When nighttime temps are still just below freezing, but daytime temps are rising into the 40s and even 50s, it’s time to get into the orchard and do dormant pruning. Personally, I prefer to dormant prune in the late fall, well after leaf-drop but before the ground is totally frozen, however sometimes life gets in the way of making that happen on time. Early spring dormant pruning is still a good option though. I like to wander down to the orchard on a day that’s “Triple-C”: Crisp, Clear and Cold. It’s here I find my first few hours of peace after a long winter trapped inside.
I’m not going to go into much detail on pruning because entire books and doctoral theses have been written on the subject. I encourage people to seek out those resources if they truly want to understand how to prune because many have said it better than I could. Just understand that how, what, when, & where you prune will stimulate the tree to respond in very specific ways. The same cut while the tree is dormant vs during the active growing season will have dramatically different results. A heading cut made on a water sprout vs old growth will produce different responses from the tree. For a good grounding in pruning, I again refer readers to Michael Phillips and his seminal book The Holistic Orchard (also The Holistic Orchard DVD). Mr. Phillips’ book has one of the best explanations on basic pruning technique I’ve seen and then you can actually watch him do it on the DVD. Great stuff.
Before I decide to prune, I’ll take a look at the long range weather report to ensure we won’t have anything wacky, like a sub-zero freeze or sleet/freezing rain, over the next week. I like to prune while it’s still cold enough to keep the trees dormant, but not so freezing that I might induce a winter injury.
Next I’ll dig out my pruning tools from the shed, check the blades and give them a good sharpening before I start. I’ll keep the sharpening stone in my pocket and touch up the blades every other tree or so. I don’t own a pruning saw, but my little bow saw has served me well enough over the years. That doesn’t mean I don’t want a pruning saw…I might even take down a ladder if I need to make some topping cuts on the larger trees. So far this year I don’t think I need the ladder. Tools in hand, I make my way to the first tree…
I like to look closely at last year’s growth with an eye towards shaping the tree to better facilitate this year’s growth. And that’s really what pruning is all about: vision. Looking forward into the life of the tree and imagining it at the end of this season, 5 years, 20 years down the road and giving the structure a snip here, a heading cut there so as to guide the tree down the path to maximum productivity over it’s lifespan (which hopefully far exceeds my grandkid’s).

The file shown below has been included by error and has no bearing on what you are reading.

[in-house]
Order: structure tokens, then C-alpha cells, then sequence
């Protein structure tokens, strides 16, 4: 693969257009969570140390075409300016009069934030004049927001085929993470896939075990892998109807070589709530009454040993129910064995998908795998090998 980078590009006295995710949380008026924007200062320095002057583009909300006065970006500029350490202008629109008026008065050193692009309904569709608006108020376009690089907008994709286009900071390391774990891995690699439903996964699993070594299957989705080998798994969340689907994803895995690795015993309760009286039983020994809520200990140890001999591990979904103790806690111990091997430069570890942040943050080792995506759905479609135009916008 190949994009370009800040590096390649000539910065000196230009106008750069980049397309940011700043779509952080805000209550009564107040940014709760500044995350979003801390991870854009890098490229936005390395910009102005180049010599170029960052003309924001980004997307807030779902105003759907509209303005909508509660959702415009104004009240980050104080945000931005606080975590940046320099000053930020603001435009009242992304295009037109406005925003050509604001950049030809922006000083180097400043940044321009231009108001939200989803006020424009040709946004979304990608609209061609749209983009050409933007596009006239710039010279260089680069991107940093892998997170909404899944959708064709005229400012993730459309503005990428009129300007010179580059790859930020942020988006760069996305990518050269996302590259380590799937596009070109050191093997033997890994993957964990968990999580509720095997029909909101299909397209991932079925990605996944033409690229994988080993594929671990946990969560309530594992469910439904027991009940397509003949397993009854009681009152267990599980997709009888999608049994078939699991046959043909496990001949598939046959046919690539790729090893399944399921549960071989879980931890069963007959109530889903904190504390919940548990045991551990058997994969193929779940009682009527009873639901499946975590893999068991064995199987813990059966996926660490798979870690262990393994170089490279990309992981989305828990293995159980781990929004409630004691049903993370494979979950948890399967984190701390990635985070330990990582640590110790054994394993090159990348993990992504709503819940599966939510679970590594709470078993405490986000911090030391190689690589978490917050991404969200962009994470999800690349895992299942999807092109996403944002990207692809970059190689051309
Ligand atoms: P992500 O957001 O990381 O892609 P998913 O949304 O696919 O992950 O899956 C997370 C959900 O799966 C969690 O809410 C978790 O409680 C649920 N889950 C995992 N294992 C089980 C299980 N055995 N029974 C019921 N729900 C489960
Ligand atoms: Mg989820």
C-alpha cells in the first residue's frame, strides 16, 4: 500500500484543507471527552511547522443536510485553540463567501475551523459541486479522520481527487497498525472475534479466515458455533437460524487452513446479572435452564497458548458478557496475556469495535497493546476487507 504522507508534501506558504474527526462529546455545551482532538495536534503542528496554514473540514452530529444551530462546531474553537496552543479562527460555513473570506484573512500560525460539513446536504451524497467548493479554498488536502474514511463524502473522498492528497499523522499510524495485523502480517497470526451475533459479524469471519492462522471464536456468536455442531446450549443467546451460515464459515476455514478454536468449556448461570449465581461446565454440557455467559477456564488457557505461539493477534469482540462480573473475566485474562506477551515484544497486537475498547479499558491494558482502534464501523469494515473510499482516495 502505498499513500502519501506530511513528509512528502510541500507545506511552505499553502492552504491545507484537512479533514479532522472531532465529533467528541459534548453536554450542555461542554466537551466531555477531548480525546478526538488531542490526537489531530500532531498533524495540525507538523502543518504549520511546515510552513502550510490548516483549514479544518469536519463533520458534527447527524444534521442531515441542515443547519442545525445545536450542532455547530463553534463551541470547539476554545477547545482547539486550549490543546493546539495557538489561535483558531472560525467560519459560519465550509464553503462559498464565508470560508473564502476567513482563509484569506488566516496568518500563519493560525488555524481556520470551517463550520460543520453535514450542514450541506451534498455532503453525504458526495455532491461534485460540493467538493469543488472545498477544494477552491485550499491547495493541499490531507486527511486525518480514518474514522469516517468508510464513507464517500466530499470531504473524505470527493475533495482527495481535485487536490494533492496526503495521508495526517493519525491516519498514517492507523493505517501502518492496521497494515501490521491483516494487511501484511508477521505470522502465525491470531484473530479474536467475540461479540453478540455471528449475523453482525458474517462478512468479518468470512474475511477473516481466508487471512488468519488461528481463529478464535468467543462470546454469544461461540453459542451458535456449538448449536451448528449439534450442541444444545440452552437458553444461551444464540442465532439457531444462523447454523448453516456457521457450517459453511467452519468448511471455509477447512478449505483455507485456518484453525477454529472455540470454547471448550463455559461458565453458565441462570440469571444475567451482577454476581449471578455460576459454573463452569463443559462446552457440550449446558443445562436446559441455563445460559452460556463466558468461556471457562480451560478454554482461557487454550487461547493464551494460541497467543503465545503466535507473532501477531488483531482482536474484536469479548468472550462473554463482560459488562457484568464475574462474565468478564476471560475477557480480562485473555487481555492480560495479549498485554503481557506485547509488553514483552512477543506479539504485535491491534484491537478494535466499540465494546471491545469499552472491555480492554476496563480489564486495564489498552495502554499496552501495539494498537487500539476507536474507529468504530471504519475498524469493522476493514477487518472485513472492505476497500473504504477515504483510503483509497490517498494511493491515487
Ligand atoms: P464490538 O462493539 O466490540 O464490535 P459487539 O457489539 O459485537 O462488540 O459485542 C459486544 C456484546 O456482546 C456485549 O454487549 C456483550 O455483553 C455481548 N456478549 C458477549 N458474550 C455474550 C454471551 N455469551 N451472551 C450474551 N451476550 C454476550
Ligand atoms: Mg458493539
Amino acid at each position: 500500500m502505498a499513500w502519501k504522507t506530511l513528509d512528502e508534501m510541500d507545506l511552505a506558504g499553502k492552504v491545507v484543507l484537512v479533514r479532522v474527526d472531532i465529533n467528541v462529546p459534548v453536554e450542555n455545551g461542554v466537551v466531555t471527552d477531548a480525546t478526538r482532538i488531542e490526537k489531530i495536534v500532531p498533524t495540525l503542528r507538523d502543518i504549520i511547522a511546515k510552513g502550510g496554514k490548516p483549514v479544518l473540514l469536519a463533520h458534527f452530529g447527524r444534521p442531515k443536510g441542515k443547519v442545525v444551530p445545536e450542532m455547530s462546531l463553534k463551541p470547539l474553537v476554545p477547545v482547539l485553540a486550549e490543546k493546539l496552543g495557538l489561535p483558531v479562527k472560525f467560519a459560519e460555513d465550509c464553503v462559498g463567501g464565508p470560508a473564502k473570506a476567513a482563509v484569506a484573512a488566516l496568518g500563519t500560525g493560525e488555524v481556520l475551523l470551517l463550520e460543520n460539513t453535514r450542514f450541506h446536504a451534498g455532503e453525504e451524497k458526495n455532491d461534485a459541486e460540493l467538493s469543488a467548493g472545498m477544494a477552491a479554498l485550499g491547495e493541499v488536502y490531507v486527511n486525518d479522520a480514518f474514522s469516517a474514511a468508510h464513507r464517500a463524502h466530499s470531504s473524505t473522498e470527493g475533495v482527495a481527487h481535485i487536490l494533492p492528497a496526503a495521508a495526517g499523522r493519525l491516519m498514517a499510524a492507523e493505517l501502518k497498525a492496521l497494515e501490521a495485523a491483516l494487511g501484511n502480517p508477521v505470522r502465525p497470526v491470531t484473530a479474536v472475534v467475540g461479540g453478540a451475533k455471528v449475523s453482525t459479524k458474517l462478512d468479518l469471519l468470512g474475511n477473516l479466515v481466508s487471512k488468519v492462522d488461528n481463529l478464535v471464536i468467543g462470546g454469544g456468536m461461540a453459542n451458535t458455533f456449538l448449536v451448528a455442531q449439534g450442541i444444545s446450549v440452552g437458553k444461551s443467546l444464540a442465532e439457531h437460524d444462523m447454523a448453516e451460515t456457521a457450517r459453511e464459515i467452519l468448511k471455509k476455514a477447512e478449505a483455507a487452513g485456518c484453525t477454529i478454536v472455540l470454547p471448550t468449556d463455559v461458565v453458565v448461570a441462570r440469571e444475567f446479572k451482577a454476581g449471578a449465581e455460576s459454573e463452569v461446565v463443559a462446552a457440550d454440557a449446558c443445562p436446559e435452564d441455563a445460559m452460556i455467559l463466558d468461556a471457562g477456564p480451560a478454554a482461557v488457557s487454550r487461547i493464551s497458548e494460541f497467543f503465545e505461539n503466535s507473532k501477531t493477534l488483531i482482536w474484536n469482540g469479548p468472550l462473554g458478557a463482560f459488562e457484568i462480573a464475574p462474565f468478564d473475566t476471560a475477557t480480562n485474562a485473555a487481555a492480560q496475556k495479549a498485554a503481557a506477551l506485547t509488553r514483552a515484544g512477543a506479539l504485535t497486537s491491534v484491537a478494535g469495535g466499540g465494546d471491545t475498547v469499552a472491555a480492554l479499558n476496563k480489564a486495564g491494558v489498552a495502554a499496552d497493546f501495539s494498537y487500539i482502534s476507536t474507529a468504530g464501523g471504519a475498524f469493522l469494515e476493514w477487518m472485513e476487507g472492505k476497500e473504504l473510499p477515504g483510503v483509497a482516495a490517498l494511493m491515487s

I’ll inspect the tree wraps and look for any sign of winter injury: disease, splits, rots, deer rubs/chews, etc. Not much to do about them at this point in the season, but I’ll take note of them so I can be proactive as soon as possible.
Then I commence to channel Edward Scissorhands…snip, snip, snippity, snip. Good, healthy growth that gets cut is dropped at the base of the tree. Diseased growth is carefully removed and tossed in the trash bin – burn piles are not very feasible this time of year. I try to circle the tree and view it from all angles to get a good idea of its shape.
Here are few examples of today’s pruning job.
First up is a Peach tree that got a bit unruly last season. Peaches are always aggressive growers and the water sprouts need to be pruned back hard every year. Peaches, and most stone fruits like Nectarines, Apricots, Plums, etc, are usually pruned to an open “vase” shape. Notice the multi-wishbone shapes that branch out from the trunk. It may seem like some of the branches are close together, or overlapping, but in about a month, when the sap starts to flow and the trees reach “silver tip” budding, limb spreaders will be put in place to separate the branches. Right now the trees are dormant and their limbs are not that flexible.
Next up is an Apple tree, which had also gone a little wild last season. Apples are usually pruned to a strong central leader, with sets of scaffold branches at regular intervals. This is a young tree, about 5-6 years old, and is still “shaping”. It has three scaffolds right now – a large one at the bottom, a medium one in the middle and one that I’m just starting to shape at the top. Again, this one needs some limb spreaders to get the branches growing at good angles.